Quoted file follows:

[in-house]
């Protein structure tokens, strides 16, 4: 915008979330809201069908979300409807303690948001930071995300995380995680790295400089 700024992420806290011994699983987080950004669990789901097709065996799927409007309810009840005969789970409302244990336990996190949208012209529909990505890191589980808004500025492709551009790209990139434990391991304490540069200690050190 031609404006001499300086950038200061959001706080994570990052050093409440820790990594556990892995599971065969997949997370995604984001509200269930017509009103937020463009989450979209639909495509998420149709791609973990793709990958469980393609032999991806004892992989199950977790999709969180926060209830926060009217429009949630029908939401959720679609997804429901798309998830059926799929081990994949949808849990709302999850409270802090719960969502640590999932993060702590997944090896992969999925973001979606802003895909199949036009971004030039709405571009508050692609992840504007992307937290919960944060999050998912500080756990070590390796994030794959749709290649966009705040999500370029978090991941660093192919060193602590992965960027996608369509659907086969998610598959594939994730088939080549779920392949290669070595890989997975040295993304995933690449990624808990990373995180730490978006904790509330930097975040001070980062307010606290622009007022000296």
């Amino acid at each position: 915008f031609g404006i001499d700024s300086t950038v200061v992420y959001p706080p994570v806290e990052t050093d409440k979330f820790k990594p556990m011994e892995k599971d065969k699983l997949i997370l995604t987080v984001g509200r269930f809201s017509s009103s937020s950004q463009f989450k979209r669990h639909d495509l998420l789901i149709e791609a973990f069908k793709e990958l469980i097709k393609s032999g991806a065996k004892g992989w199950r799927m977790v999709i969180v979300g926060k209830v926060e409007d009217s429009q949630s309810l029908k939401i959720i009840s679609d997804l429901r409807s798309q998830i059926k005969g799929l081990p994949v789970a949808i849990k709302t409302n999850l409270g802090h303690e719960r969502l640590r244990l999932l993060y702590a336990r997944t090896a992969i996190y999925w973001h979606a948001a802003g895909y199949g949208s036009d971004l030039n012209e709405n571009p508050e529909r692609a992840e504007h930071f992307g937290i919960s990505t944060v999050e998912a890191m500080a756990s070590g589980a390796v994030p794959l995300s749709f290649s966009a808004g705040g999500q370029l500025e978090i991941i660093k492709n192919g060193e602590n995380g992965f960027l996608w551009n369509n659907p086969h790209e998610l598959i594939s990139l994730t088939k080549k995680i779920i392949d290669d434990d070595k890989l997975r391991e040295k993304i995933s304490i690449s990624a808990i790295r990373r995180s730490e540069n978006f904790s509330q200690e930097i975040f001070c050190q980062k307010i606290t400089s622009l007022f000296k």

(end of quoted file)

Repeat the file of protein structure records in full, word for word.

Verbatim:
[in-house]
């Protein structure tokens, strides 16, 4: 915008979330809201069908979300409807303690948001930071995300995380995680790295400089 700024992420806290011994699983987080950004669990789901097709065996799927409007309810009840005969789970409302244990336990996190949208012209529909990505890191589980808004500025492709551009790209990139434990391991304490540069200690050190 031609404006001499300086950038200061959001706080994570990052050093409440820790990594556990892995599971065969997949997370995604984001509200269930017509009103937020463009989450979209639909495509998420149709791609973990793709990958469980393609032999991806004892992989199950977790999709969180926060209830926060009217429009949630029908939401959720679609997804429901798309998830059926799929081990994949949808849990709302999850409270802090719960969502640590999932993060702590997944090896992969999925973001979606802003895909199949036009971004030039709405571009508050692609992840504007992307937290919960944060999050998912500080756990070590390796994030794959749709290649966009705040999500370029978090991941660093192919060193602590992965960027996608369509659907086969998610598959594939994730088939080549779920392949290669070595890989997975040295993304995933690449990624808990990373995180730490978006904790509330930097975040001070980062307010606290622009007022000296």
């Amino acid at each position: 915008f031609g404006i001499d700024s300086t950038v200061v992420y959001p706080p994570v806290e990052t050093d409440k979330f820790k990594p556990m011994e892995k599971d065969k699983l997949i997370l995604t987080v984001g509200r269930f809201s017509s009103s937020s950004q463009f989450k979209r669990h639909d495509l998420l789901i149709e791609a973990f069908k793709e990958l469980i097709k393609s032999g991806a065996k004892g992989w199950r799927m977790v999709i969180v979300g926060k209830v926060e409007d009217s429009q949630s309810l029908k939401i959720i009840s679609d997804l429901r409807s798309q998830i059926k005969g799929l081990p994949v789970a949808i849990k709302t409302n999850l409270g802090h303690e719960r969502l640590r244990l999932l993060y702590a336990r997944t090896a992969i996190y999925w973001h979606a948001a802003g895909y199949g949208s036009d971004l030039n012209e709405n571009p508050e529909r692609a992840e504007h930071f992307g937290i919960s990505t944060v999050e998912a890191m500080a756990s070590g589980a390796v994030p794959l995300s749709f290649s966009a808004g705040g999500q370029l500025e978090i991941i660093k492709n192919g060193e602590n995380g992965f960027l996608w551009n369509n659907p086969h790209e998610l598959i594939s990139l994730t088939k080549k995680i779920i392949d290669d434990d070595k890989l997975r391991e040295k993304i995933s304490i690449s990624a808990i790295r990373r995180s730490e540069n978006f904790s509330q200690e930097i975040f001070c050190q980062k307010i606290t400089s622009l007022f000296k």